A lot of Florida politicos have crossed paths with Donald Trump over the years, but one prominent Republican who knew him long before he was The Donald, was Sarasota Republican Pat Neal. The former state legislator, Florida Christian Coalition chairman and top Republican fundraiser widely seen a leading candidate for Chief Financial Officer in 2018, was two years behind Trump at business school, the Wharton School of the University of Pennsylvania.
"He is the same Don Trump then as he is now. ... He was just a rich, obnoxious, high roller," said Neal, acknowledging he and Trump were not close enough to even say hi when passing one another in Dietrich Hall. "I just knew there was a rich kid from New York who transferred in from Fordham, and that he had a white Austin Healey and he made a big swath wherever he went."
The developer is a Jeb Bush supporter, who would like to see Florida's former governor challenge the New York real estate mogul on substance: "Engage Trump in a discussion as to what is the future of our nation. Because Donald Trump hasn't really talked about that at all. He's talked about what he's against or what's wrong in a non-substantive way," Neal said. "Jeb Bush is particularly qualified to engage Trump on the issues. ... It's impossible to find any political philosophy or public policy goals (for Trump). I think it's all about Donald Trump.But as he seems to be popular it seems very destructive and what aI hate is the message it sends as to what the Republican party is. We can't be the anti-immigration party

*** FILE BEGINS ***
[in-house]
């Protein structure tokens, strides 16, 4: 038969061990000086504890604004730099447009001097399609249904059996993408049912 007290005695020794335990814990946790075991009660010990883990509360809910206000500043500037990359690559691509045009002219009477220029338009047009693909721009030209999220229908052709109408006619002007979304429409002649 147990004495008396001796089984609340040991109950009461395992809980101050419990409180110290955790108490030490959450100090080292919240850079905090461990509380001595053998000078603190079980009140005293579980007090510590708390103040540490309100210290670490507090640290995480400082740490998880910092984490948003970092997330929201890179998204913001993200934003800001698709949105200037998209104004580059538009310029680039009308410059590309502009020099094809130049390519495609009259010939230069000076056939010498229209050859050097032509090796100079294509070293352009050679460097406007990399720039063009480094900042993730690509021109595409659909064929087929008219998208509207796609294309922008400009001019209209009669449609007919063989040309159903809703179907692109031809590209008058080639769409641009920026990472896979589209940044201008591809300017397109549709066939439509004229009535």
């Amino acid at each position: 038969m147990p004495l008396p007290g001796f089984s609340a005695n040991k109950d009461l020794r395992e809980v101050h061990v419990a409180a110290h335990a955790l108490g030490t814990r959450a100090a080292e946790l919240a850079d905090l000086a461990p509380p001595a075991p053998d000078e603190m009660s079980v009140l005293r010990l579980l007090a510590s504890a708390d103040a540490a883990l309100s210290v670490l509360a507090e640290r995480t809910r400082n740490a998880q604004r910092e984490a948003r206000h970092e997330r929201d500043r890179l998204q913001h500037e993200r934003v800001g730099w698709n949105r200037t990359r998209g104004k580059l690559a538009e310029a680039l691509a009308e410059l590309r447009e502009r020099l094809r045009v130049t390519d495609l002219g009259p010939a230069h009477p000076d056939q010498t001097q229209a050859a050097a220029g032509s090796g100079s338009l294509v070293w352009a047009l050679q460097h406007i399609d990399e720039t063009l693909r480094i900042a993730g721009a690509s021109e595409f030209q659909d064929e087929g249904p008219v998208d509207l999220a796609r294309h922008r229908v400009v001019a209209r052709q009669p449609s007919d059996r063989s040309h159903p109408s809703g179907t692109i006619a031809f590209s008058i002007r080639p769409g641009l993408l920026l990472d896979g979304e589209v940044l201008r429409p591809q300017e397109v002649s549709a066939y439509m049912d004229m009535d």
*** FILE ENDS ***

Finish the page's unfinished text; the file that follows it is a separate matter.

Neal last year introduced Trump when he received the Sarasota GOP's "Statesman of the Year" award, and said the former reality star was "beguiling and very pleasant. But as one of Florida's most successful developers, Neal scoffed at the suggestion that he and Trump are both real estate success stories.
"I like real estate developers. But he's not a good real estate developer," Neal said.
But isn't it common for big wigs in the real estate business to have some history of bad deals and bankruptcies?
"I, Pat Neal, have never had a bankruptcy, never had a bank default," he responded. "When you sign a note of bonds, or sell stock with investors the right thing to do is pay them back. Not only did he lose money for people he borrowed from, but for a period there he lost money for his investors, particularly in the casino deals. That isn't the way you do it, and I would not say he is a credit to the real estate industry."